Part of my job here at MoreVisibility is helping our clients with their current shopping cart systems. A lot of times, I analyze how they function and I look for certain things that could be improved upon. I do this from two angles simultaneously – from the “Web Intelligence” angle, where I really use data from Funnel Visualization and other types of Ecommerce reports, and then I use the “Common Sense, Everyday Shopper” angle, where I really use my personal experiences and gut feelings to explain what I’m seeing, or what I think will work best.
In the grand scheme of things, I’m a regular person, just like you. I shop online, I comparison shop, I used sites like SlickDeals.com to find cheap stuff, and I get frustrated and leave websites in a hissy fit of sorts when I don’t get my way. Yes, I’m very high-maintenance when it comes to online shopping.
So, let me share with you five tips for improving your current Shopping Cart / Ecommerce system that (in my opinion, of course) can improve your sales, conversion rates, and keep your customer’s blood-pressure as low as possible.
1. No, I don’t want to create an account – I just want to checkout.
My apologies for the harsh tone of that first point. However, this is sometimes how shoppers feel after they’ve clicked on the “Checkout” button of your shopping cart. Often times, instead of starting to fill out their billing and shipping information as they probably expect to, they are required to create an account, a username and a password, and in some cases, enter in the security question and the answer to it (The problem isn’t sometimes the answer to the security question – it’s remembering what security question you selected in the first place!). This can be frustrating, and it could lead to a quick exit off your website. Try experimenting with removing the “create an account” process from your website all together, or, if your system absolutely requires it, find a way to use the person’s first and last name as the username, creating it automatically for the shopper. Yes, I understand that you are doing this so that your returning visitors will have their information saved, or for a certain tracking system that you may have. Remember, a returning shopper has to be a new shopper first, so make it as easy as possible for them to buy that first time, then think about encouraging them to create an account later on.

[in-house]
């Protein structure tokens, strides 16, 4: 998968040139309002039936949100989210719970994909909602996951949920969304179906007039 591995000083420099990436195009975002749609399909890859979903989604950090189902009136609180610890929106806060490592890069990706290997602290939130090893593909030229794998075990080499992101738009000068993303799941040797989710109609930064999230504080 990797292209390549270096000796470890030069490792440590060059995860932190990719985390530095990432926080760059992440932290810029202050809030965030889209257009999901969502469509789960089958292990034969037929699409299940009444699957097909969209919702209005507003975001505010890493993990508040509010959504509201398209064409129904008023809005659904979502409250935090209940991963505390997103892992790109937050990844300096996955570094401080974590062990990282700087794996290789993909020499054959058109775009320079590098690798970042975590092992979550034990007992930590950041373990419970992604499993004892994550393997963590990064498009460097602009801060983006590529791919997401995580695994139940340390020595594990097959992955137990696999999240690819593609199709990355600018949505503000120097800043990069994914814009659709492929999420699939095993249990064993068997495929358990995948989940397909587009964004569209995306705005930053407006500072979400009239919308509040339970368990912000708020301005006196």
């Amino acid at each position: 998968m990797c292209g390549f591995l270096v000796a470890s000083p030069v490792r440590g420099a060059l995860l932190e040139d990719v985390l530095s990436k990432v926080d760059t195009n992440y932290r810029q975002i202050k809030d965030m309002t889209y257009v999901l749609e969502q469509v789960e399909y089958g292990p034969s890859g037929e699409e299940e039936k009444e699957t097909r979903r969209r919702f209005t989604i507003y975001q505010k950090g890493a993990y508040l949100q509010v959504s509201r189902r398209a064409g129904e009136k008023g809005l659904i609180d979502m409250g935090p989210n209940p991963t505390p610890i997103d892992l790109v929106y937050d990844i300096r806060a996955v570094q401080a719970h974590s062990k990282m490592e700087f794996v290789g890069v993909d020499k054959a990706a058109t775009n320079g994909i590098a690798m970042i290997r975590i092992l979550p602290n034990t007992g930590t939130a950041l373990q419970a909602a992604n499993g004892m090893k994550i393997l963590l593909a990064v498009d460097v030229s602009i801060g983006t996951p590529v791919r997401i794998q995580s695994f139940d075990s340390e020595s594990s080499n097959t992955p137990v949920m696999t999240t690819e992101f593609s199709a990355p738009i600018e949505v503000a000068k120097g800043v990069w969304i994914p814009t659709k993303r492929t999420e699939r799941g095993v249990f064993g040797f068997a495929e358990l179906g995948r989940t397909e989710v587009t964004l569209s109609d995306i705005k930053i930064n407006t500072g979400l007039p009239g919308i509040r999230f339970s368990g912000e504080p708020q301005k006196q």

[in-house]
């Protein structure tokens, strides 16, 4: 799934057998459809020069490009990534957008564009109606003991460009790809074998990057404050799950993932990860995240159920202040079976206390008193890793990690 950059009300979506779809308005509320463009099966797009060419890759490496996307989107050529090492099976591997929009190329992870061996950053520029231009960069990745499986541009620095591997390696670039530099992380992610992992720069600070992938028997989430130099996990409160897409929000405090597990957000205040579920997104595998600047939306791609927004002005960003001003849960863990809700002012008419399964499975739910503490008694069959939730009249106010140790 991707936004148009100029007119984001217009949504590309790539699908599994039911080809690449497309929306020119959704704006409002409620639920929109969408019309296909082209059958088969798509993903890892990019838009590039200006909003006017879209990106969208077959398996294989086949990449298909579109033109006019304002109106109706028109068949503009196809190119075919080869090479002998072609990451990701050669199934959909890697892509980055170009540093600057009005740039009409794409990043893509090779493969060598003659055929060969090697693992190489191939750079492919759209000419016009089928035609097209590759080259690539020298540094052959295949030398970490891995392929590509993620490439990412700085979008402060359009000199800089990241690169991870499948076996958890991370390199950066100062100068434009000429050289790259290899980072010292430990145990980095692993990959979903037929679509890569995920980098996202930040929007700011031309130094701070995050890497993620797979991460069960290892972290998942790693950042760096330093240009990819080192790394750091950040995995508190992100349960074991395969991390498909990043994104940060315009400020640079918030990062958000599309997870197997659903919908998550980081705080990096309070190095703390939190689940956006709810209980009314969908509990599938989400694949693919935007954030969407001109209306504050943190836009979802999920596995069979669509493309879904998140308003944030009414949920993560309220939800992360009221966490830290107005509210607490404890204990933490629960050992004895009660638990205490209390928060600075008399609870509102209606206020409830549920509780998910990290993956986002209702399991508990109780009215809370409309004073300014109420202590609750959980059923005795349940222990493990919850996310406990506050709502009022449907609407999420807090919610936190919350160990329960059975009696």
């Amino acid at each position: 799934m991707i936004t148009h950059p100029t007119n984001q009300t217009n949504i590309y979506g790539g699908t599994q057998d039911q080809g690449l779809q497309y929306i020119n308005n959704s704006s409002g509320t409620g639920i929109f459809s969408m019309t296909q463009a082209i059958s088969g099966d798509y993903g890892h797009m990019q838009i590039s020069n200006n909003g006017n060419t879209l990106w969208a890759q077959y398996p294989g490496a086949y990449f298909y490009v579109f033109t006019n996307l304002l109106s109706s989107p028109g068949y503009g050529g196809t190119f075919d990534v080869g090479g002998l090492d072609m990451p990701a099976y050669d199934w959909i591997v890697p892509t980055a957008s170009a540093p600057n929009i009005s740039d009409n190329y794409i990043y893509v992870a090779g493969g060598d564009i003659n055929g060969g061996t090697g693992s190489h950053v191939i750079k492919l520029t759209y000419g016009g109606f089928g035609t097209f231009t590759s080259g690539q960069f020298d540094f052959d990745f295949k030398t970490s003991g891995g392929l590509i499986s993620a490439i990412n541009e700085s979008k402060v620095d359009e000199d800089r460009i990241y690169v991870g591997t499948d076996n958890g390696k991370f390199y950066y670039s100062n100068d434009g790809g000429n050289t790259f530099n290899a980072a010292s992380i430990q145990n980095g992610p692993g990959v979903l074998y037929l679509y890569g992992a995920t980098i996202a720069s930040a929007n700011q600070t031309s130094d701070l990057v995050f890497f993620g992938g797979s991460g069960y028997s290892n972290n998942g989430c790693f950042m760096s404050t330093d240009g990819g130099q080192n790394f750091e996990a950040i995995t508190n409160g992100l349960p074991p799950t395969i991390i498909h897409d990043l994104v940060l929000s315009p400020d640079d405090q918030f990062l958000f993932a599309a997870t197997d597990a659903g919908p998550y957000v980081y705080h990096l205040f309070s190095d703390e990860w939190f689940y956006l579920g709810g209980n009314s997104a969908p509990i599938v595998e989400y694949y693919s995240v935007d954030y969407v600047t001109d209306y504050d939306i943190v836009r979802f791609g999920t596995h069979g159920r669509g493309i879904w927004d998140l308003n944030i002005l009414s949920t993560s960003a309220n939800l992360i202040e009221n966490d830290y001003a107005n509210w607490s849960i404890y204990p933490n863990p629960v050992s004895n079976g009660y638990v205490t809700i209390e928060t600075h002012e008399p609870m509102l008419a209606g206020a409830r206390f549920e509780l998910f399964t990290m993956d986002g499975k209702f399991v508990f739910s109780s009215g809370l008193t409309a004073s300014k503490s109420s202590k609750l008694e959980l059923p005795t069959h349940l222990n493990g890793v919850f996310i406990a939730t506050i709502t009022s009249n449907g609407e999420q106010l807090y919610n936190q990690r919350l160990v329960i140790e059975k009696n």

As a last resort (if you absolutely cannot remove or move the “create account” function), add in a “guest” option that allows someone not to have to create an account first before purchasing something.
2. Show me the money!
Jerry McGuire was right. Don’t wait until the very end of the shopping cart process to tell me exactly how much I’m paying for shipping, tax, and other surcharges – I want to know what I’m paying right away. No-one likes hidden or surprise fees, especially as they have their credit card in their hand and waiting to type in those magical sixteen digits. If your cart does this, find a way to get it to calculate everything – especially shipping – within the “My Shopping Cart” page, before a user clicks on “Checkout”. List them as line-items, so that it is extremely clear what the full cost of everything is, including the breakdown of tax, shipping, and non-member fees. You may get a person to shop at your website and purchase something that first time, but this is something that is frustrating enough that the person may not come back again.
3. Cancel all page-refresh functions
OMG, I cannot even begin to tell you how frustrating this is for me. For example, I could be merrily filling out my address, city / state, zip code…only to see (and hear) the page refresh out of the blue, because I added in six digits to my zip code or my shipping charge is now higher than it was before, because I live in Florida as opposed to living in New York, sending me back to the very top of the page (and sometimes, erasing or clearing whatever information I already put in there in the first place). ERRRR!!! Please do your customers a great favor and find another alert system when they make a mistake. Have the system wait until they click on “Next” or “Continue” to tell them what went wrong (and, find a nice way to do it, in a nice language that doesn’t come accross as mean or over-bearing).
4. When I add an item to my cart, please take me to my cart